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Domain 4: Introduction

The rate at which children learn during the first three years is remarkable; they will learn more in these first three years than at any other point in their lives.1 Cognitive development in young children refers to their process of learning and the development of intelligence and other mental capabilities, such as memory, reasoning, problem solving, and thinking.

As with every aspect of development, cognitive development occurs within the context of positive and nurturing relationships. Play is also a vital tool in cognitive development. Play is used to problem-solve and is the manner in which children learn about their world and build the confidence to master new skills.

Cognitive development is observed through specific behaviors. In early infancy, children have limited capability to outwardly express mental understanding. This does not mean that they are not learning, or that they are not able to gather and process sensory information that they are receiving. Children use all of their senses to take in information and begin to form simple concepts. During the first six weeks of life, children use reflexes to learn about and impact their environment. Eventually, these involuntary skills start to become voluntary. For example, by four months, children’s grasping reflex transitions to intentional grasping.

After four months of age, children become more object-oriented, and use intentional movements such as reaching, grasping, and mouthing to explore and learn about objects in their environment.2 After eight months of age, children explore simple goal-oriented behavior, imitate simple actions of others, and start to develop logic in order to plan and meet simple objectives.3 For example, children will repeat certain actions, such as banging the table, or pushing objects off a high chair.

An important cognitive shift that develops around eight months is the understanding that objects and people exist even when they are out of sight, or not heard. This is known as object permanence and provides children with understanding that objects have a separate and permanent existence.4 Object permanence is necessary for children to develop symbolic thought, which begins at approximately 18 to 24 months of age. Children also use mobility to expand their exploration of their environment.

During the second year of life, children begin to retrieve hidden objects, recognize patterns, fill and empty containers, and have a basic understanding of shapes. All of these achievements are examples of skill development in the following cognitive areas: logic and reason, memory, spatial relationships, quantity and numbers, and science concepts and exploration.

Part of cognitive development includes children’s use of creative expression. They use art, music, movement, and play to discover and master new skills. Caregivers can provide opportunities for creative expression through exposure to singing, dancing, drawing, and pretend play. Children also have increasing capacity to understand basic concepts regarding safety and well-being.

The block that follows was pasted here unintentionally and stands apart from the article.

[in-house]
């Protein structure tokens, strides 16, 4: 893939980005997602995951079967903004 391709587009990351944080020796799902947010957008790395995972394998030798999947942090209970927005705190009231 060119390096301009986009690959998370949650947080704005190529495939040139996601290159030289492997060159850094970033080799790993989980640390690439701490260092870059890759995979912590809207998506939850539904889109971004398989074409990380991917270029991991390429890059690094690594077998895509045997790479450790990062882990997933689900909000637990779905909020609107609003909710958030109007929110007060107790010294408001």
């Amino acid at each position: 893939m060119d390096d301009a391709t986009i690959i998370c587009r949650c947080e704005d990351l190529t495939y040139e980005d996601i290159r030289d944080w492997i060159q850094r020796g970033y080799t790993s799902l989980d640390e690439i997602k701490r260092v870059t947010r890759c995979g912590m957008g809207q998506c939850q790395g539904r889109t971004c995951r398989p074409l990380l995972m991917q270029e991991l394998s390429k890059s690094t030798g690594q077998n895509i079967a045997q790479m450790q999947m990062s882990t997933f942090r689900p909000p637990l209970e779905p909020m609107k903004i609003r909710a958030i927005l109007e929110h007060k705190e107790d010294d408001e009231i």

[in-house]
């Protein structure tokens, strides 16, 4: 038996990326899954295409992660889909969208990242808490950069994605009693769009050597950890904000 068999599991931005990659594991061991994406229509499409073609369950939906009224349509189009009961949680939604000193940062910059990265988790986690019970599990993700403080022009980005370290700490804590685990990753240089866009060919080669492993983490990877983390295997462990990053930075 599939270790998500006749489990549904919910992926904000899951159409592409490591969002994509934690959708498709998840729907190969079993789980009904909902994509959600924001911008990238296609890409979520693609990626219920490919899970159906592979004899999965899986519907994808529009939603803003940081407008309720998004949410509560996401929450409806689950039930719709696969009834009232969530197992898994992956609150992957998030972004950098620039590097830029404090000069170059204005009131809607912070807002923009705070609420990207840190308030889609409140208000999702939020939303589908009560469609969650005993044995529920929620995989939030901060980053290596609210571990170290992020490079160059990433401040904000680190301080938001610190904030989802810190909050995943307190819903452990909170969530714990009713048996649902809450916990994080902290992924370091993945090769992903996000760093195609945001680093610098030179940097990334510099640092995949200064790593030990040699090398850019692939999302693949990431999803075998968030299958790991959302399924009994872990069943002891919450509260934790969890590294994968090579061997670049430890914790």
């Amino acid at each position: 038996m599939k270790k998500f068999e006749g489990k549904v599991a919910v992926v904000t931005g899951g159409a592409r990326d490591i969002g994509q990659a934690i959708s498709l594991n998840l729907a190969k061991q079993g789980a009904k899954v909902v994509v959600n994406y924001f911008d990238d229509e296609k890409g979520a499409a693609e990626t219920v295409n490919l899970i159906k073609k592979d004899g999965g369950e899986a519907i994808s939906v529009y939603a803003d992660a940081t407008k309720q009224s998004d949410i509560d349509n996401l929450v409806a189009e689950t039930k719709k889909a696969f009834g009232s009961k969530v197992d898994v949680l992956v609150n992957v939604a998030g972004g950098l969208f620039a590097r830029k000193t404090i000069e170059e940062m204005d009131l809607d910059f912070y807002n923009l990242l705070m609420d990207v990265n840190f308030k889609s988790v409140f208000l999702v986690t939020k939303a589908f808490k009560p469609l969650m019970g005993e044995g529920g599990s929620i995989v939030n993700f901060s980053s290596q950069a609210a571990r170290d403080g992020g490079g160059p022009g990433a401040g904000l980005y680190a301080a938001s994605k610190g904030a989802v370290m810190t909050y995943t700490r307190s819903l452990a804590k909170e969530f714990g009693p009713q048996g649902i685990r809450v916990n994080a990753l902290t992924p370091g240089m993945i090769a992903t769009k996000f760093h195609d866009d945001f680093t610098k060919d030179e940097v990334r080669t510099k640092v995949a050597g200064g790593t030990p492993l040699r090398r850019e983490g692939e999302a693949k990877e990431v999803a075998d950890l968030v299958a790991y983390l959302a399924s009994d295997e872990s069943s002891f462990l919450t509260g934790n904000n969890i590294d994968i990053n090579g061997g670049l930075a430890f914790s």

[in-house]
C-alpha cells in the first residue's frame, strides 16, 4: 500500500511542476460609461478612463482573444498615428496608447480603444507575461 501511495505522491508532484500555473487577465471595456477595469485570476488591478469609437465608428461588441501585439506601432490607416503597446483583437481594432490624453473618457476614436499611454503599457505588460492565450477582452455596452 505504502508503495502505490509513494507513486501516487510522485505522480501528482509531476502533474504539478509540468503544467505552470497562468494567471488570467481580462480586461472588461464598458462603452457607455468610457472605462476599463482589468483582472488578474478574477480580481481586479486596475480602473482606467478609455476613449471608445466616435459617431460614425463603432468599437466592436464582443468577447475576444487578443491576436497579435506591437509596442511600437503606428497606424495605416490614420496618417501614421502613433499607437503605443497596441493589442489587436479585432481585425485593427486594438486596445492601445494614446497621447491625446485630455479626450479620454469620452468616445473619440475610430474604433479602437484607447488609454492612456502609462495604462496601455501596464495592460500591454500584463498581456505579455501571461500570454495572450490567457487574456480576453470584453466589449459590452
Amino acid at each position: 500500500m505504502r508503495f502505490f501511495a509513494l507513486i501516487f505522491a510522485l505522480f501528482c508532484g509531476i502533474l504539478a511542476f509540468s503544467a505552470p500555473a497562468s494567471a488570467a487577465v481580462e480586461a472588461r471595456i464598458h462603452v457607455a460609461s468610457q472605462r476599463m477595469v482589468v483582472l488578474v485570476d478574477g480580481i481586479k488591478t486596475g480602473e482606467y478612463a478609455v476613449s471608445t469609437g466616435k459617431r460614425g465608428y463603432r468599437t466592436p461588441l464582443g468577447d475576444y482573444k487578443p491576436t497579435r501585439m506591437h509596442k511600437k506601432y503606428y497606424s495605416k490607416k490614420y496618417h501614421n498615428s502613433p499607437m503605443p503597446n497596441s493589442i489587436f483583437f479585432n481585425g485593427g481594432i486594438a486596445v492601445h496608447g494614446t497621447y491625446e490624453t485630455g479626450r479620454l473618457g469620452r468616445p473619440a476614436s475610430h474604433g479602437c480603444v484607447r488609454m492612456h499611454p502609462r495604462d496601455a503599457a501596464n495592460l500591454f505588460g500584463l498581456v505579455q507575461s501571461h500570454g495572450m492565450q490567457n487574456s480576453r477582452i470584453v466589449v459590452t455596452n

While children are growing in their mental capacities, they still rely on their caregivers to structure safe and learning-rich environments. Caregivers should provide consistent and predictable daily routines in order to best support children in their exploration and play.

Executive function in the first three years of life refers to the emerging ability to organize and manage conscious thoughts, actions, and emotions.5 Executive function is a process that both involves and impacts regulatory capacities and cognitive function in young children. Executive function helps children build attention, manage their impulses, think logically, reason, and problem-solve. The development of executive function in children is fostered by nurturing relationships and meaningful interactions with responsive caregivers. The Strategies for Interactions throughout the Guidelines provide examples of enriching experiences that promote the development of executive function.


  1. Shonkoff, J. & Phillips, D. (Eds.). (2000). From neurons to neighborhoods: The science of early childhood development. Washington, D.C.: National Academy Press. Online book
  2. Bjorklund, D. F. (2000). Children’s Thinking: Developmental Function and Individual Differences. Belmont, CA: Wadsworth.
  3. Bjorklund, D. F. (2000). Children’s Thinking: Developmental Function and Individual Differences. Belmont, CA: Wadsworth.
  4. Bjorklund, D. F. (2000). Children’s Thinking: Developmental Function and Individual Differences. Belmont, CA: Wadsworth.
  5. Center on the Developing Child at Harvard University (2011). Building the Brain’s “Air Traffic Control” System: How Early Experiences Shape the Development of Executive Function.
Reviewed: 2012